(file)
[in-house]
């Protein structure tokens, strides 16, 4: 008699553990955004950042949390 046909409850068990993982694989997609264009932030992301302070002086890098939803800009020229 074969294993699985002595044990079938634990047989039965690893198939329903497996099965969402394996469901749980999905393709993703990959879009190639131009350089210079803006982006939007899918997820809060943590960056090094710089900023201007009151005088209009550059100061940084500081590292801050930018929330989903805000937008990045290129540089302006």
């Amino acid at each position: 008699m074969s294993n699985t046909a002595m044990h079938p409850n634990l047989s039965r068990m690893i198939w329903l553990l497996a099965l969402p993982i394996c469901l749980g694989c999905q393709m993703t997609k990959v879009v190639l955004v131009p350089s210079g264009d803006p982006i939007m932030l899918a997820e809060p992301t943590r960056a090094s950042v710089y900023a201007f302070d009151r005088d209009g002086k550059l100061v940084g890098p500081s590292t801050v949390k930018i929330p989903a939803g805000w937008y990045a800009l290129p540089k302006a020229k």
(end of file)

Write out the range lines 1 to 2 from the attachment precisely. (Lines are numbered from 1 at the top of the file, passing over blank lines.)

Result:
[in-house]
């Protein structure tokens, strides 16, 4: 008699553990955004950042949390 046909409850068990993982694989997609264009932030992301302070002086890098939803800009020229 074969294993699985002595044990079938634990047989039965690893198939329903497996099965969402394996469901749980999905393709993703990959879009190639131009350089210079803006982006939007899918997820809060943590960056090094710089900023201007009151005088209009550059100061940084500081590292801050930018929330989903805000937008990045290129540089302006």